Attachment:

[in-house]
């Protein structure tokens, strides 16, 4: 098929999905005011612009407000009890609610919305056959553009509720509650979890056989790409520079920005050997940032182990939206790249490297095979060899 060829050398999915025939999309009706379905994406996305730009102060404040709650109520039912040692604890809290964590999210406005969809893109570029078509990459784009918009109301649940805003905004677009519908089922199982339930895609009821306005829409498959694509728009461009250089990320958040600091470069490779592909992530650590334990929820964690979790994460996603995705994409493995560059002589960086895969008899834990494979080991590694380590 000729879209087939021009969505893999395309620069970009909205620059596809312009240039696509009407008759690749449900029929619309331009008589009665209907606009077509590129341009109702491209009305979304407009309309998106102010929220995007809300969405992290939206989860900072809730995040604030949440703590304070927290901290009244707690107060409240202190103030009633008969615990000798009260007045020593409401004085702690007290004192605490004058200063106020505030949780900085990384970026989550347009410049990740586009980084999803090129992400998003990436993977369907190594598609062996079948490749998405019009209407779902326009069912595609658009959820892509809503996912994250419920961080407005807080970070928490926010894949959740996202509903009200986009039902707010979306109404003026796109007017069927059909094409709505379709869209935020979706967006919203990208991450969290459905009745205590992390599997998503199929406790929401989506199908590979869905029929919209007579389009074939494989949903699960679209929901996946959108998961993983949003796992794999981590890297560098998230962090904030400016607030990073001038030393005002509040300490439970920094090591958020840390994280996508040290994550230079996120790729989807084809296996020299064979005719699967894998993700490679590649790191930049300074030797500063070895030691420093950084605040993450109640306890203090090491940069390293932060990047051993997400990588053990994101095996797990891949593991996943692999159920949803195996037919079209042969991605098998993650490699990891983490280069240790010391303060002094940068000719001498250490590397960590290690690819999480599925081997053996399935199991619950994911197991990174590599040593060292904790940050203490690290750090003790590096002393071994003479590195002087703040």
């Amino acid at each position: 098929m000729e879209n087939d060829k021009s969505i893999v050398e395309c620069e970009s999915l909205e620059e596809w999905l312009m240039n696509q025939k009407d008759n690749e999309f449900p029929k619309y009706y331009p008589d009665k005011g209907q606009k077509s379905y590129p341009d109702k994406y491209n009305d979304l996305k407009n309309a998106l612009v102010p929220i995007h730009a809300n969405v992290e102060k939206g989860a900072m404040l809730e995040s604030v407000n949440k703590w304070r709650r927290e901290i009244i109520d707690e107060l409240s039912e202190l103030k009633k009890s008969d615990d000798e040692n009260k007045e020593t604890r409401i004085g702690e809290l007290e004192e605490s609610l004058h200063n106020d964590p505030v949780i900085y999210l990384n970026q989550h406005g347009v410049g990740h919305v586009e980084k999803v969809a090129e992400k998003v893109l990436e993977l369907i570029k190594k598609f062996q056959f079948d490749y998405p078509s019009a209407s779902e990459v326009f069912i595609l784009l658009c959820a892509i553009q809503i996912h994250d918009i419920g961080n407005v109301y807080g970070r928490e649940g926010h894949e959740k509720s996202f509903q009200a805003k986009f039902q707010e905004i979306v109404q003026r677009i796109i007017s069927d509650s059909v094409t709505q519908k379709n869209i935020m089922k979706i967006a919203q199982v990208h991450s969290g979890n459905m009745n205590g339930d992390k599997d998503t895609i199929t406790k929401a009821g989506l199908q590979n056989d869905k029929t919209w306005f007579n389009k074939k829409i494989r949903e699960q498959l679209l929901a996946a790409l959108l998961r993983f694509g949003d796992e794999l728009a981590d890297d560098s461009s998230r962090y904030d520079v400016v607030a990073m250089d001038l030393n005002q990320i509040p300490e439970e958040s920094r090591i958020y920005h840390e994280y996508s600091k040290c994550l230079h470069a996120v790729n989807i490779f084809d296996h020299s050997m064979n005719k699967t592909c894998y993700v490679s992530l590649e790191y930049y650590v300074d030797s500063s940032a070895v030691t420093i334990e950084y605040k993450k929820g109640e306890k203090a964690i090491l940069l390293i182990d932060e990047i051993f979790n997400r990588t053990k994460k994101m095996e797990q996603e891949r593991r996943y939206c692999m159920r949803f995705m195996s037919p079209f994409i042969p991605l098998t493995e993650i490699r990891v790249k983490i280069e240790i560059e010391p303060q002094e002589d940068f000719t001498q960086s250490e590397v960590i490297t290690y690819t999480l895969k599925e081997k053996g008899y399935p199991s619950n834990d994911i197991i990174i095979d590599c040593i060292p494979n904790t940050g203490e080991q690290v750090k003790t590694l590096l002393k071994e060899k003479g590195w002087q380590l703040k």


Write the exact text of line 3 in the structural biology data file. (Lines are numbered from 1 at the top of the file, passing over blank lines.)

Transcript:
């Amino acid at each position: 098929m000729e879209n087939d060829k021009s969505i893999v050398e395309c620069e970009s999915l909205e620059e596809w999905l312009m240039n696509q025939k009407d008759n690749e999309f449900p029929k619309y009706y331009p008589d009665k005011g209907q606009k077509s379905y590129p341009d109702k994406y491209n009305d979304l996305k407009n309309a998106l612009v102010p929220i995007h730009a809300n969405v992290e102060k939206g989860a900072m404040l809730e995040s604030v407000n949440k703590w304070r709650r927290e901290i009244i109520d707690e107060l409240s039912e202190l103030k009633k009890s008969d615990d000798e040692n009260k007045e020593t604890r409401i004085g702690e809290l007290e004192e605490s609610l004058h200063n106020d964590p505030v949780i900085y999210l990384n970026q989550h406005g347009v410049g990740h919305v586009e980084k999803v969809a090129e992400k998003v893109l990436e993977l369907i570029k190594k598609f062996q056959f079948d490749y998405p078509s019009a209407s779902e990459v326009f069912i595609l784009l658009c959820a892509i553009q809503i996912h994250d918009i419920g961080n407005v109301y807080g970070r928490e649940g926010h894949e959740k509720s996202f509903q009200a805003k986009f039902q707010e905004i979306v109404q003026r677009i796109i007017s069927d509650s059909v094409t709505q519908k379709n869209i935020m089922k979706i967006a919203q199982v990208h991450s969290g979890n459905m009745n205590g339930d992390k599997d998503t895609i199929t406790k929401a009821g989506l199908q590979n056989d869905k029929t919209w306005f007579n389009k074939k829409i494989r949903e699960q498959l679209l929901a996946a790409l959108l998961r993983f694509g949003d796992e794999l728009a981590d890297d560098s461009s998230r962090y904030d520079v400016v607030a990073m250089d001038l030393n005002q990320i509040p300490e439970e958040s920094r090591i958020y920005h840390e994280y996508s600091k040290c994550l230079h470069a996120v790729n989807i490779f084809d296996h020299s050997m064979n005719k699967t592909c894998y993700v490679s992530l590649e790191y930049y650590v300074d030797s500063s940032a070895v030691t420093i334990e950084y605040k993450k929820g109640e306890k203090a964690i090491l940069l390293i182990d932060e990047i051993f979790n997400r990588t053990k994460k994101m095996e797990q996603e891949r593991r996943y939206c692999m159920r949803f995705m195996s037919p079209f994409i042969p991605l098998t493995e993650i490699r990891v790249k983490i280069e240790i560059e010391p303060q002094e002589d940068f000719t001498q960086s250490e590397v960590i490297t290690y690819t999480l895969k599925e081997k053996g008899y399935p199991s619950n834990d994911i197991i990174i095979d590599c040593i060292p494979n904790t940050g203490e080991q690290v750090k003790t590694l590096l002393k071994e060899k003479g590195w002087q380590l703040k």